5 Of The Best Apps For Creating And Editing Documents On Android

Think back to the last time you created, edited, or opened a digital document — was it a week ago, yesterday, or perhaps just 25 minutes back? That's likely a testament to how integral digital documents have become in our daily lives, especially at work. In fact, you probably don't go a day without using a word processor for one reason or another, maybe to fine-tune a document while you're queued up for coffee or on your way to your next lecture.

In such instances, you likely resort to your phone's pre-installed notes app to write down ideas and then transfer the file from Android to Mac or PC for further editing and formatting on your desktop word processor. However, you really don't need to go through the hassle as there's a host of document editor options available for your Android phone. For your convenience, we've curated a list of the top five Android apps for creating and editing documents.

Google Docs

When it comes to Android productivity apps, Google offers a solid range of tools, one of which is Google Docs. This app can cover most of your on-the-go document creation and editing needs. For one, it comes complete with standard text editing tools you'd expect from typical word processors: font style and size options, emphasis (e.g., italics, underline, strike-through), text color and highlight, and paragraph alignment and indent. You can also use it to throw in links, comments, images, tables, horizontal lines, and page numbers to your document.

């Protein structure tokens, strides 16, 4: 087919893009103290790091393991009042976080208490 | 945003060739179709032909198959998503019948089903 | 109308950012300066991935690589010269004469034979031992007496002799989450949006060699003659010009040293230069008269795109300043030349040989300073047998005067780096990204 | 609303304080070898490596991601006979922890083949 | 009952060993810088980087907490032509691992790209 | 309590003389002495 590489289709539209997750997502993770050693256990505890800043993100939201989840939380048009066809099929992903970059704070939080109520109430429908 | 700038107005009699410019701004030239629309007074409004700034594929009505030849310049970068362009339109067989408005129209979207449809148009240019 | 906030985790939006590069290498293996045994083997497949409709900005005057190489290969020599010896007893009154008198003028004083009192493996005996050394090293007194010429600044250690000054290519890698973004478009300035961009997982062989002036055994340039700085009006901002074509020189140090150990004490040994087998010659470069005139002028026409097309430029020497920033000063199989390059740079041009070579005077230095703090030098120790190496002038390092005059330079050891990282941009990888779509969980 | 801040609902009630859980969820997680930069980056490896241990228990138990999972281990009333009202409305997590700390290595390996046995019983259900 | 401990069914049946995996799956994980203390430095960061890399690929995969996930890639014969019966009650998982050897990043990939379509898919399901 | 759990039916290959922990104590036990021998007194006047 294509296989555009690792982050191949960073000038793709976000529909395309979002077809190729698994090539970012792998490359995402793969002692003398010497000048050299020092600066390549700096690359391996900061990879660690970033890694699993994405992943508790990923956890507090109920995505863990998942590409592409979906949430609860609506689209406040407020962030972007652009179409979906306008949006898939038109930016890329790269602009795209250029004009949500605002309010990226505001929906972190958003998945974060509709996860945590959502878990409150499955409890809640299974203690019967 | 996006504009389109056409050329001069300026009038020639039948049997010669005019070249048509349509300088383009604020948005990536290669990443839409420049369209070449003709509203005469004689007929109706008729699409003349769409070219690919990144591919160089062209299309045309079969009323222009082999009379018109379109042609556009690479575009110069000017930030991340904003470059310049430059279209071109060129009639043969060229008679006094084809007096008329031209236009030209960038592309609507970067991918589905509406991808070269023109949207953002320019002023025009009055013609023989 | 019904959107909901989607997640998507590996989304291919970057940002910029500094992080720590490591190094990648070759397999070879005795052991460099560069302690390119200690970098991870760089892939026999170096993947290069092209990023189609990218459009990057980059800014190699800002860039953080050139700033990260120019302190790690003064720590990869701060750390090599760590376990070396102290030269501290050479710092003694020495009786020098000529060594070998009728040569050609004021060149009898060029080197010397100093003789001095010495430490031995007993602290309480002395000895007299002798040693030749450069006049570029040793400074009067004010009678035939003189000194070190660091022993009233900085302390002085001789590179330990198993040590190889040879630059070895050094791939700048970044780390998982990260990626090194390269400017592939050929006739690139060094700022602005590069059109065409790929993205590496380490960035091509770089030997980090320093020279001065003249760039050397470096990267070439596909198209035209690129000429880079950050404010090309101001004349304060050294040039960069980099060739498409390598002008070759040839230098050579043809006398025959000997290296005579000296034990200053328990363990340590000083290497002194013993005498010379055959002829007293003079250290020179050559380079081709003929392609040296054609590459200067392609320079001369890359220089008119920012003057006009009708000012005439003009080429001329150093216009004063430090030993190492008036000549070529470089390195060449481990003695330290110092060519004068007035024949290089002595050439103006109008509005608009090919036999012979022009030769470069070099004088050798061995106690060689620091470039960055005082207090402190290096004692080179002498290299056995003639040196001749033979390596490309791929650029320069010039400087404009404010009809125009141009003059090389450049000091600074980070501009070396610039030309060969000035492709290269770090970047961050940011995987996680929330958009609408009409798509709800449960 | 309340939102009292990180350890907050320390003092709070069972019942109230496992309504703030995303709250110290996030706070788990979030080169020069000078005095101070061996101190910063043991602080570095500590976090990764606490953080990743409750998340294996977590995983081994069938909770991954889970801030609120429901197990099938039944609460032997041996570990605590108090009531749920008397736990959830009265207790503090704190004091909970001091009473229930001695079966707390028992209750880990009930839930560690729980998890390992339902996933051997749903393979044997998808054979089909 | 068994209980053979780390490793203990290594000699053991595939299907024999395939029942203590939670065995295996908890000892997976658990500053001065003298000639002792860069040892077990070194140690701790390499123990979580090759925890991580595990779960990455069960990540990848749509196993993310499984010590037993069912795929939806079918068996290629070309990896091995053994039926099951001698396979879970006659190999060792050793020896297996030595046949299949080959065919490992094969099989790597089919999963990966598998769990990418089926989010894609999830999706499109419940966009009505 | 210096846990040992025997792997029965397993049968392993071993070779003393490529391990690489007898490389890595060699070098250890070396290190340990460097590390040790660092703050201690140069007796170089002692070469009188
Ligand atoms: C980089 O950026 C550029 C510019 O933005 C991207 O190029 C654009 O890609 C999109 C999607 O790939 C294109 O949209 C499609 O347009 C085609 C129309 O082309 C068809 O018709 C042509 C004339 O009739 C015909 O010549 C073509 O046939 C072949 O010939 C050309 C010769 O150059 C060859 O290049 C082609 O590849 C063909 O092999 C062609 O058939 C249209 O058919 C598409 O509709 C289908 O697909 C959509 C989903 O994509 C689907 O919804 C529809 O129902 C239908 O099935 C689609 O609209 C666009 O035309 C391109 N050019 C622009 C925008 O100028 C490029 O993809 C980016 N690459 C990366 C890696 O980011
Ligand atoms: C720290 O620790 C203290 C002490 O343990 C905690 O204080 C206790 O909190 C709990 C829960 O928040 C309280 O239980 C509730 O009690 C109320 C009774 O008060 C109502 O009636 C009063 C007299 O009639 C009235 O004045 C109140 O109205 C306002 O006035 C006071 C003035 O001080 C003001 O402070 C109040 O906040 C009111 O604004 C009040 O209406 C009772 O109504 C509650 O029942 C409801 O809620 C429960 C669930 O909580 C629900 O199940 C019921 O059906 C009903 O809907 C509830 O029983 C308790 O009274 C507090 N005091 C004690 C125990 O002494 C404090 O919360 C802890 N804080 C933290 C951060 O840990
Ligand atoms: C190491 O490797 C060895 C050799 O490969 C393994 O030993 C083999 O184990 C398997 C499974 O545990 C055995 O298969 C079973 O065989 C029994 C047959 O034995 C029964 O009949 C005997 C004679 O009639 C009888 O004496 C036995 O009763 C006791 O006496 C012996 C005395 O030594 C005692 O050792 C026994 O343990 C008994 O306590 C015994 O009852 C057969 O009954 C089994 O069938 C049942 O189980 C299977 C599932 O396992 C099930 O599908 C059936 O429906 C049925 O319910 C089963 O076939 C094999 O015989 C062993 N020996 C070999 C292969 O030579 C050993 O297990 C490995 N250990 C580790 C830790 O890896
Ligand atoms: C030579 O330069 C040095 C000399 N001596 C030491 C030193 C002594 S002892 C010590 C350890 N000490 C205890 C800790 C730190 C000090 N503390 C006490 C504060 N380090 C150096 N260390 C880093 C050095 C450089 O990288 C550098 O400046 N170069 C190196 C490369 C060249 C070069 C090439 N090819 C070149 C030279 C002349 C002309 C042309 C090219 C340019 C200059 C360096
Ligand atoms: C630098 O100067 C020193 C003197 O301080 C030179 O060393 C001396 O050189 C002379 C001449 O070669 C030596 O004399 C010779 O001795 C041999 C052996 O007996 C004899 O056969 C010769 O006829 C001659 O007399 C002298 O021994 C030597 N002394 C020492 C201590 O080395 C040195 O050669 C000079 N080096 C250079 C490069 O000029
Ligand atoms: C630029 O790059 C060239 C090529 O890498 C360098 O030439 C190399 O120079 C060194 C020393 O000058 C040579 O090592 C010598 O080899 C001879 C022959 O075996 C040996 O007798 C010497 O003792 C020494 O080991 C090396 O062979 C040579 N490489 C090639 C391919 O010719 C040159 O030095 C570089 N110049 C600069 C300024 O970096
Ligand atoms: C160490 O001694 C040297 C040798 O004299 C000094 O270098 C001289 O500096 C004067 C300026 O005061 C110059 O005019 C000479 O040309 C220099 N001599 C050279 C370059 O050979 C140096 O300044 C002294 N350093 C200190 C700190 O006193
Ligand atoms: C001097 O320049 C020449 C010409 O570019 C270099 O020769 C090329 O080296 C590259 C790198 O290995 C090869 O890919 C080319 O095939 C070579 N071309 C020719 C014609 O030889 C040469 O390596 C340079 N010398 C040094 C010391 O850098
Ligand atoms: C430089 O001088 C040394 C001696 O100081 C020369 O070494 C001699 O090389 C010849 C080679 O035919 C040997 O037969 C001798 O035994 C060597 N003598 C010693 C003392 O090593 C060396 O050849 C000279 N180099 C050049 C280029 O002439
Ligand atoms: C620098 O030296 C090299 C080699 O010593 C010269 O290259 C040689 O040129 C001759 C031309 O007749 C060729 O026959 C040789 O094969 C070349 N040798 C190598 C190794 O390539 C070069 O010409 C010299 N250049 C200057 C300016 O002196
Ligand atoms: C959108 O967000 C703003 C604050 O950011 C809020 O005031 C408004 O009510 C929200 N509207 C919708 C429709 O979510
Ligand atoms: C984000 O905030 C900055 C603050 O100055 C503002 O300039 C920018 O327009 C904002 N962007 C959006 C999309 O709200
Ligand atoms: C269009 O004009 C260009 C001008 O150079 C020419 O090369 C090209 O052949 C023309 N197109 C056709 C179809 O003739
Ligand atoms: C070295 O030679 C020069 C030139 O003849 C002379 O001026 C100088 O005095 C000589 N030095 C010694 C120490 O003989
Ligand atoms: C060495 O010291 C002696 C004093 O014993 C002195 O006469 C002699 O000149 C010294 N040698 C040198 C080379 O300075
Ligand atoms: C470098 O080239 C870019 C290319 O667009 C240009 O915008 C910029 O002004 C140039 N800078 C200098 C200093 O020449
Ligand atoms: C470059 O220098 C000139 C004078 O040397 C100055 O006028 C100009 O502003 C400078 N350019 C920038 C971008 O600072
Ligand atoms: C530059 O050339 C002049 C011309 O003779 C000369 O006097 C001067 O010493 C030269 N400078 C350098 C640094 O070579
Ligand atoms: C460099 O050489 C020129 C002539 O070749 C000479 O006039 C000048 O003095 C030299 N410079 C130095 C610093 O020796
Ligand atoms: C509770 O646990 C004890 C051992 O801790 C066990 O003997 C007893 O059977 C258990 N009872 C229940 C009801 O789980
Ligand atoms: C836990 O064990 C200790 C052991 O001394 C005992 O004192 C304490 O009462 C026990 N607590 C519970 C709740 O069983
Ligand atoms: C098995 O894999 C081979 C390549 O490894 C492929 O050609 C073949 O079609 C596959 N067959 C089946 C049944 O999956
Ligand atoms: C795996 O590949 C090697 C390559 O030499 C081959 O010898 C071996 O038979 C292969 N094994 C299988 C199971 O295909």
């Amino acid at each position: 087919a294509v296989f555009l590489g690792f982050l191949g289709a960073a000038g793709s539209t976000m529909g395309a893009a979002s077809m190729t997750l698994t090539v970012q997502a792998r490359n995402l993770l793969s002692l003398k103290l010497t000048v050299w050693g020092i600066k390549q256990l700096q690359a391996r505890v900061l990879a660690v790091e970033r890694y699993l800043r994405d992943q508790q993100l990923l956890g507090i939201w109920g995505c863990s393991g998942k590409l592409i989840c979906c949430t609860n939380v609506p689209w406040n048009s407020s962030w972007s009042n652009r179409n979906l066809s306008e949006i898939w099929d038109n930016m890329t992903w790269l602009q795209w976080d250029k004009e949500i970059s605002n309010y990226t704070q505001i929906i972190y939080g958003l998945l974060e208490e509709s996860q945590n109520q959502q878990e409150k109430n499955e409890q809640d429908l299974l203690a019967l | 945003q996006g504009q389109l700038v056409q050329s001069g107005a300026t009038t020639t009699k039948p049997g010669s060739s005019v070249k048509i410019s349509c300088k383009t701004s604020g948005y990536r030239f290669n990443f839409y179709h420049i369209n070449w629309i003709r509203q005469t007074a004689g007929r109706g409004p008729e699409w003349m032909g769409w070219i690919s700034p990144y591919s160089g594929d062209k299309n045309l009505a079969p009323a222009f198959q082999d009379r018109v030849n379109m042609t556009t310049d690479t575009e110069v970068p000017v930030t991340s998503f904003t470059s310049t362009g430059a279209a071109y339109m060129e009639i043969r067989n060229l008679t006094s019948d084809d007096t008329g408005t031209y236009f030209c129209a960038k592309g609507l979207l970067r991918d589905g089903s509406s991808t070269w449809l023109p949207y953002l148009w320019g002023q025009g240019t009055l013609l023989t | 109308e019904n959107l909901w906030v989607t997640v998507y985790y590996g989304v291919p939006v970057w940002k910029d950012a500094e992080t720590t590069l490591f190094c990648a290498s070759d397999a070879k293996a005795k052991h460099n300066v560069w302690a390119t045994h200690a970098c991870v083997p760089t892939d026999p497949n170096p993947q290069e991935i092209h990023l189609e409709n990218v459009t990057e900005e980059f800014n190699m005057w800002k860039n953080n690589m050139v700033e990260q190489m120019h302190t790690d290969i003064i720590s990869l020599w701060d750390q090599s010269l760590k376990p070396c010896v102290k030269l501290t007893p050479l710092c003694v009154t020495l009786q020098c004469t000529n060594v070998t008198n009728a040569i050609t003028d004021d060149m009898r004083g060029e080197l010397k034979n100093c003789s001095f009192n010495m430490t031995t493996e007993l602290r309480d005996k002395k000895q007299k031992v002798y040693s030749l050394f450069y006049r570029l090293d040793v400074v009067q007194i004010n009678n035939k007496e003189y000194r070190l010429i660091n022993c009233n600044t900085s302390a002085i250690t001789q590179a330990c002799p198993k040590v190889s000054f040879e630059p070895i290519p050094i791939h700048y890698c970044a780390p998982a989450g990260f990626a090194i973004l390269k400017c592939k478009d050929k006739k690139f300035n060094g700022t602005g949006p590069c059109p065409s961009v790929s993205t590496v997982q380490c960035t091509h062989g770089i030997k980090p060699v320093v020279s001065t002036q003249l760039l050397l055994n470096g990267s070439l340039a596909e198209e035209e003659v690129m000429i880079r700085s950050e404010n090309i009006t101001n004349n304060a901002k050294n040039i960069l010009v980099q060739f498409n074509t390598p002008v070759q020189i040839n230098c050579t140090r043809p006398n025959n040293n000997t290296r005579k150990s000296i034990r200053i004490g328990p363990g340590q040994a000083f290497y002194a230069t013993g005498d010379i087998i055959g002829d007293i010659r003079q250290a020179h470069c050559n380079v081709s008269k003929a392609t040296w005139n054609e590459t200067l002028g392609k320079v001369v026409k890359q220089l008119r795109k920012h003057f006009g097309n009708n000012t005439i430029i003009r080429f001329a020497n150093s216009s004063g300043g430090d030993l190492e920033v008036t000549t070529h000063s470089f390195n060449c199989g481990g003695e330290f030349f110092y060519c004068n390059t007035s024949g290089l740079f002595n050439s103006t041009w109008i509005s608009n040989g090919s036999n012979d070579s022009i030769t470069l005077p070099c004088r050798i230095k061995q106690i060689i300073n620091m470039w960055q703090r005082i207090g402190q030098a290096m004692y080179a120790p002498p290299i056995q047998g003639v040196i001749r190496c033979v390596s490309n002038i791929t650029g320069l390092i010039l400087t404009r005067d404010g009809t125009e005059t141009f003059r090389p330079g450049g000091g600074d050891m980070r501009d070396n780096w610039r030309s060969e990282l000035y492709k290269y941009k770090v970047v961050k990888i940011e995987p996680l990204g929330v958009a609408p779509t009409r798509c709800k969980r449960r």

Mirroring its web version, the Docs mobile app offers three modes: editing, viewing, and suggesting. Editing is for directly making changes to the document, viewing is for distraction-free reading, and suggesting is for proposing edits that your collaborators can then approve. Another handy feature of the Docs mobile app is that it allows you to add the file to your home screen, like a shortcut for easy access. The best part is that Docs syncs automatically with Google Drive, so you can readily switch editing between phone and computer. And if you need to edit the file in other word processors, you can download it as DOCX, PDF, TXT, and even EPUB.

One downside of Google Docs is its limited font style options and the lack of more premium web app features like translation, citations, and document comparison. The upside, though, is that Docs is free of charge — you won't need to shell out a penny just to create and edit documents on your phone.